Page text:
Jen’s Gem: A father’s love makes all the difference.
Today is Father’s Day. For me – it’s the first Father’s Day without my Dad. Already gone almost seven months, his passing is still fresh in my mind as are the many lessons he taught me. Some bigger than others, but all valuable in their own way.
Next week, my daughter and I will be traveling to Long Island for a college visit. Coincidentally – or not – it is the college where my father obtained his master’s degree. Raising six children, being a full-time music teacher, playing gigs on the weekends, managing a music store, and pursuing higher education so that he could get a bump in his teacher’s pay – that’s who my Dad was.
He (and mom for that matter) lived in a time where there was no such thing as “work-life balance” but rather “you do what you have to do to support your family.” There was no whining because you couldn’t have a moment to yourself or go on vacation. There was no “just put it on the credit card” when you couldn’t afford something. There was no “let’s order takeout” when you were too tired to cook.
It was a different time. A different generation. I suspect my parents would likely roll their eyes at many of the parents of today (including me) and tell them they don’t know how easy they have it.
While my mom was the parent who doled out hugs and kisses, my Dad refrained, at least until his later years. During my and my children’s visits, he’d often reach out to hold my hand or pat their arm. The hugs I would receive from his frail body still comforted me and I struggled to pull away not knowing if there’d be another.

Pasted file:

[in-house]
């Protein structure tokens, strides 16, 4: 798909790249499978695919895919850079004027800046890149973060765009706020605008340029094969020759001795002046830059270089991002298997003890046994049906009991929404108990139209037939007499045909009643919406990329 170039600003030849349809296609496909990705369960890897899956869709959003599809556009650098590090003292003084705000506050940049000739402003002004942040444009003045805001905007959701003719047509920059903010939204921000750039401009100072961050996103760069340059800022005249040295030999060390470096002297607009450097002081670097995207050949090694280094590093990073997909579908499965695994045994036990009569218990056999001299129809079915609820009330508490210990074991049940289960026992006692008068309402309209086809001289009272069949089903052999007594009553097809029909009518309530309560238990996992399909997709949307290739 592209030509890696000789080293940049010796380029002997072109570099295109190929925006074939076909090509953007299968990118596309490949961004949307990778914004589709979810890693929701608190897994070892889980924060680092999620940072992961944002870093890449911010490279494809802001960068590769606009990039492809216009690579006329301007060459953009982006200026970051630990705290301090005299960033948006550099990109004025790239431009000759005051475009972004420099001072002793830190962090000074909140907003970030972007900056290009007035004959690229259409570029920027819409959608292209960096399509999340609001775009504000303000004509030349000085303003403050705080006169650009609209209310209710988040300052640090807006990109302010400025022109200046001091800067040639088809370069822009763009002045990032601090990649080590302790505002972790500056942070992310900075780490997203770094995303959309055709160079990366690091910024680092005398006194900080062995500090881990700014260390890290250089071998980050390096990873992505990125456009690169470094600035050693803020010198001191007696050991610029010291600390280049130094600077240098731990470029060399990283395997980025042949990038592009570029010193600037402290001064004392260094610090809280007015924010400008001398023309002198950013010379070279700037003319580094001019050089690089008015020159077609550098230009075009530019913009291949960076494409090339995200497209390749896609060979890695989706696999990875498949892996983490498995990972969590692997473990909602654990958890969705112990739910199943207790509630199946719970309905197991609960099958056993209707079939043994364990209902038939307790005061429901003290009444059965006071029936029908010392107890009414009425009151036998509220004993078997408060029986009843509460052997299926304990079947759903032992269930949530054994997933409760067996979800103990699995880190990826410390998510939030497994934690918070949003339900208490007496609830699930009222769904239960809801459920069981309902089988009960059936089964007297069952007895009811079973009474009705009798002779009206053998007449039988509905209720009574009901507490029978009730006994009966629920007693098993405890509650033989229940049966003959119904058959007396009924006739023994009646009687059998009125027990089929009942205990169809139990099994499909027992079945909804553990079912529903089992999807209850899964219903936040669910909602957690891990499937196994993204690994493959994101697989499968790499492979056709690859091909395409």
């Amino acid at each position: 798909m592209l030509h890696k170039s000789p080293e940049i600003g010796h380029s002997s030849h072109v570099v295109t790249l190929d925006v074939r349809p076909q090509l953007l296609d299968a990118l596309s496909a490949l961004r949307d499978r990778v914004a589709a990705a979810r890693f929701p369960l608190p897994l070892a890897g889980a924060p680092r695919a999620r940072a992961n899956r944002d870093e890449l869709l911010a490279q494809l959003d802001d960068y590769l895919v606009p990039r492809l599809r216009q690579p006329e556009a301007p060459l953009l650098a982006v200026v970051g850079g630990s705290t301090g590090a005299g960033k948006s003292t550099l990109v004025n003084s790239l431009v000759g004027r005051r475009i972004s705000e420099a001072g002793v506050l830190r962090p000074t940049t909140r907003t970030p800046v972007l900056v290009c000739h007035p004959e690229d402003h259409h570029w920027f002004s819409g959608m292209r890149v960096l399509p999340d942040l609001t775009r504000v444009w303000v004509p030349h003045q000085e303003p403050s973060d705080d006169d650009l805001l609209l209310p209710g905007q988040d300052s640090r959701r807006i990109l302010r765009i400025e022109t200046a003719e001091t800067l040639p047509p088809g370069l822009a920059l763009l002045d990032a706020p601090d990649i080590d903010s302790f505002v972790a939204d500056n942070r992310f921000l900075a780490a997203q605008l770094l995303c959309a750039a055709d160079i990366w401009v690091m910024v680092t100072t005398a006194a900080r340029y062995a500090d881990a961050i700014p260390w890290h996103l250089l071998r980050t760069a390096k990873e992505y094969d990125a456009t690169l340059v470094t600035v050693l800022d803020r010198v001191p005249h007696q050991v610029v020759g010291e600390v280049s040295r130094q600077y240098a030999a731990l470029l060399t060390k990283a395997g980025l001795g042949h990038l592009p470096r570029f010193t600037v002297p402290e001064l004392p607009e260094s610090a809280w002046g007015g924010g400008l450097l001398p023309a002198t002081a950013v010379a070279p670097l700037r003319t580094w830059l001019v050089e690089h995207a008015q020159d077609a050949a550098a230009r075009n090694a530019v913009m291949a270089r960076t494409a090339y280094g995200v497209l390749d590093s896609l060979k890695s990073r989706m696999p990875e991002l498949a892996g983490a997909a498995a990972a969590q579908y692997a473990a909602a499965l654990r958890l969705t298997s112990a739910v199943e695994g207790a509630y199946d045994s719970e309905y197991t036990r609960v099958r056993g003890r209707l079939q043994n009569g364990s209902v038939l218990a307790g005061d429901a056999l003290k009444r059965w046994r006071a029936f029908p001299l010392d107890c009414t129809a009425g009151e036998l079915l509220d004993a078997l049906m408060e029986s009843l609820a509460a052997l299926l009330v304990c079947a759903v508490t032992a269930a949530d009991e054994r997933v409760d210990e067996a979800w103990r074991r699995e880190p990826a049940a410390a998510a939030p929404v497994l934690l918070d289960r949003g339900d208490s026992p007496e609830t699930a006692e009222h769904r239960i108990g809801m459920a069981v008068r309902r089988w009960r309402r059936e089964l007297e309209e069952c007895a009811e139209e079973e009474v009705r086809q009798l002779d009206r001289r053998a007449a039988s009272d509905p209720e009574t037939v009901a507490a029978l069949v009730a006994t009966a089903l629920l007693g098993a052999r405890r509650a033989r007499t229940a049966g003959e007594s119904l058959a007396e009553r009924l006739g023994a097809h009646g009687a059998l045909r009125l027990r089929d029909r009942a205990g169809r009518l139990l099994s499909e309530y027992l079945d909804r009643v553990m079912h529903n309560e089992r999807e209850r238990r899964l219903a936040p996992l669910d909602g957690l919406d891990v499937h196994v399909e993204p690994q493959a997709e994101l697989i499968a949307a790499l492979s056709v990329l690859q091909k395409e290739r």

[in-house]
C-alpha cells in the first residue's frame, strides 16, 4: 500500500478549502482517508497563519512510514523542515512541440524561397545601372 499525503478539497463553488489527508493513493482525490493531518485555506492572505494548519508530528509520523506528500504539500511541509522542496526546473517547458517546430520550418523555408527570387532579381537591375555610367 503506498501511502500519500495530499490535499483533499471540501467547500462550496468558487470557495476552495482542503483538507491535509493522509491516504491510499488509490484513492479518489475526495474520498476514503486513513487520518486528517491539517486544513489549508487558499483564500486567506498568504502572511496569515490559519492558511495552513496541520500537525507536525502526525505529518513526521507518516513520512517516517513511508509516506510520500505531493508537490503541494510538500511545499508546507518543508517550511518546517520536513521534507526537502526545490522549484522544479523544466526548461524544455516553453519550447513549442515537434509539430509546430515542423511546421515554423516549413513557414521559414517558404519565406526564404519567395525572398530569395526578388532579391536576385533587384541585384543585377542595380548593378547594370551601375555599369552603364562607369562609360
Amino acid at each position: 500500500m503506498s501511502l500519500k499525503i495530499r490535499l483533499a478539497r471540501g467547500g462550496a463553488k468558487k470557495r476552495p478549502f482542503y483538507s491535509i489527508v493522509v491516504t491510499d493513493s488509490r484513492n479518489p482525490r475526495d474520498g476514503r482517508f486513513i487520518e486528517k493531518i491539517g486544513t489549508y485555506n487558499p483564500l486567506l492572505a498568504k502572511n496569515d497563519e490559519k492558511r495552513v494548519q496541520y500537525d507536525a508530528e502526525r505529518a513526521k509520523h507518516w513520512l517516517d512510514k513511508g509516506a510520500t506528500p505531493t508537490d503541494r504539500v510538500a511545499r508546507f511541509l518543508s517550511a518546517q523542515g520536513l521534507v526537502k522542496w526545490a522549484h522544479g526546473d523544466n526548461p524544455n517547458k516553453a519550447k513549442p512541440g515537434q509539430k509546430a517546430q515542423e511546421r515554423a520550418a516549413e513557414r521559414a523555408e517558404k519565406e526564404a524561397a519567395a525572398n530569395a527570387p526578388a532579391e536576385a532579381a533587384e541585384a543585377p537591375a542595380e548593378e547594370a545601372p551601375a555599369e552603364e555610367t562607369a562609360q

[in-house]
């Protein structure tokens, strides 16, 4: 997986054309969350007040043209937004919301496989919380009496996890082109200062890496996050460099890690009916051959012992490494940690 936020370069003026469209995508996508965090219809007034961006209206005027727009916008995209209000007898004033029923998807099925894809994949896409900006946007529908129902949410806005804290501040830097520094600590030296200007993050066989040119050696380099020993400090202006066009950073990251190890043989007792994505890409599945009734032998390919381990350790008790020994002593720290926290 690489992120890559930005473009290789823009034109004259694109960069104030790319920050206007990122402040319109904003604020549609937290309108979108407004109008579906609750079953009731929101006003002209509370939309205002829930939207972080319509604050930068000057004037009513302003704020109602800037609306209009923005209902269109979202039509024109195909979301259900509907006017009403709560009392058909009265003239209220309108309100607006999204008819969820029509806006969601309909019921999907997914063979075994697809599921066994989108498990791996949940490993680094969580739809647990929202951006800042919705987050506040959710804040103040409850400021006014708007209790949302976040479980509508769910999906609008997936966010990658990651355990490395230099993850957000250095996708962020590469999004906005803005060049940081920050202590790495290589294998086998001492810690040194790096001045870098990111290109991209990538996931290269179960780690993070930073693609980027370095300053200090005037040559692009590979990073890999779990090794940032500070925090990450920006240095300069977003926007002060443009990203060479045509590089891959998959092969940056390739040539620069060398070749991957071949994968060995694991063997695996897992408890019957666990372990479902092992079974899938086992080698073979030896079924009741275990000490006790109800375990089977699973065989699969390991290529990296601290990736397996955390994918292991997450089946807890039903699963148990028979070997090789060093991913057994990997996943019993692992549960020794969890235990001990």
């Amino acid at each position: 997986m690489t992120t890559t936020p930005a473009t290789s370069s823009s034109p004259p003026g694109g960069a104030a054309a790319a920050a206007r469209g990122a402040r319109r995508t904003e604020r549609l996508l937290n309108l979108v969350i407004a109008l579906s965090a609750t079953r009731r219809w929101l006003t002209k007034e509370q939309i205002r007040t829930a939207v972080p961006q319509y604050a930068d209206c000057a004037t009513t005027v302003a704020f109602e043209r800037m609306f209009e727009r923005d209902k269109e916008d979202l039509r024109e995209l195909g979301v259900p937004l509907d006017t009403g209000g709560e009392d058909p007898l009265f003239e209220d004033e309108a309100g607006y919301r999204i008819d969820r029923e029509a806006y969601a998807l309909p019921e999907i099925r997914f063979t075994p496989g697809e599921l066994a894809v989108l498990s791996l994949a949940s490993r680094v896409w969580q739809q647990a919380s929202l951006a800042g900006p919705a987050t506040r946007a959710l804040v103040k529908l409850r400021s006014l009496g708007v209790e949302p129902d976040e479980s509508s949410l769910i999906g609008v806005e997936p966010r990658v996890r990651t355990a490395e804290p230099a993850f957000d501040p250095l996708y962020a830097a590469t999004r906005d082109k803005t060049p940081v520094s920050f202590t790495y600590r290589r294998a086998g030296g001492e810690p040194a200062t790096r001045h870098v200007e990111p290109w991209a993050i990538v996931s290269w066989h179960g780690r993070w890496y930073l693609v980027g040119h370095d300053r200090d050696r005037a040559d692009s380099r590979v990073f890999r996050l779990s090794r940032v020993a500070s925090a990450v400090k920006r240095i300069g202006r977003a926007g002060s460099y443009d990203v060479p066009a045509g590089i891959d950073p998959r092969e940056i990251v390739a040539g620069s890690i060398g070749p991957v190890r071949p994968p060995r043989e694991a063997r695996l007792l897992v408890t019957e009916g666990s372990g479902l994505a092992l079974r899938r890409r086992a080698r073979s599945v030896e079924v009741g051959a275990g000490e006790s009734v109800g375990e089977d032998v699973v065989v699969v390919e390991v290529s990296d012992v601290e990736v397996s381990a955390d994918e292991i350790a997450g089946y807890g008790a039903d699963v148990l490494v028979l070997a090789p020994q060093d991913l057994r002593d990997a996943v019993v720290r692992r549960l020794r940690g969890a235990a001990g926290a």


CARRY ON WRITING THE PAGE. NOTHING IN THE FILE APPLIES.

Each time we walked out of the door to return home, he’d admonish me to call him and when I did, he’d always tell me how nice it was to see us and that he missed me.
My Dad was a tough cookie on the outside but there was a bit of a softie on the inside. He was wicked smart, an entrepreneurial genius, and a gifted musician who played with the likes of Count Basie and other renowned musicians. There was nothing more important than family.
He was a great storyteller and my one regret is not documenting these while he was alive. He led a colorful life before he settled down with my mom and I would’ve loved to have shared those events with my children.
My Dad taught me to drive a stick-shift, repeatedly told me what the music notes were above and below the clefs, and was the parent who drove me to and from college. He openly shared his opinion of my dating choices (why didn’t I listen?) and felt comfortable telling me when I was over parenting my kids.
When I told him about the retirement options on my first job, he instructed me to invest immediately and to take advantage of every option my company offered. He thoroughly enjoyed (and helped me pay for) the snazzy Toyota MR2 I drove for many years. “That was a fun car,” he’d tell me from time to time.
At holiday meals, my father was the one who said the prayer – or tried to. He’d blurt out a word or two about how nice it was to have everyone around the table, but then get too choked up to finish. My mom would have to step in and close the deal.
He would listen attentively as my kids bantered on about their schoolwork or sports accomplishments. He always had a piece of advice to share with them. I wonder if they remember.
I miss my Dad.
I miss hearing him calling me “Jenny” – the only person I permitted to do so. I miss him laughing at my jokes and stories. I miss ourSunday morning crossword puzzles. I miss watching him play his beloved bass and croon a Frank Sinatra song that rivaled the original. I miss him shouting out the answers to Jeopardy when we’d watch together.
I’ll be forever grateful that I was his daughter and on this Father’s Day, I’ll keep him close to my heart and do my best to remember all he taught me. I will continue to honor him by imparting his wisdom to my children and making sure they value family as he did.
Happy Father’s Day Dad…I love you!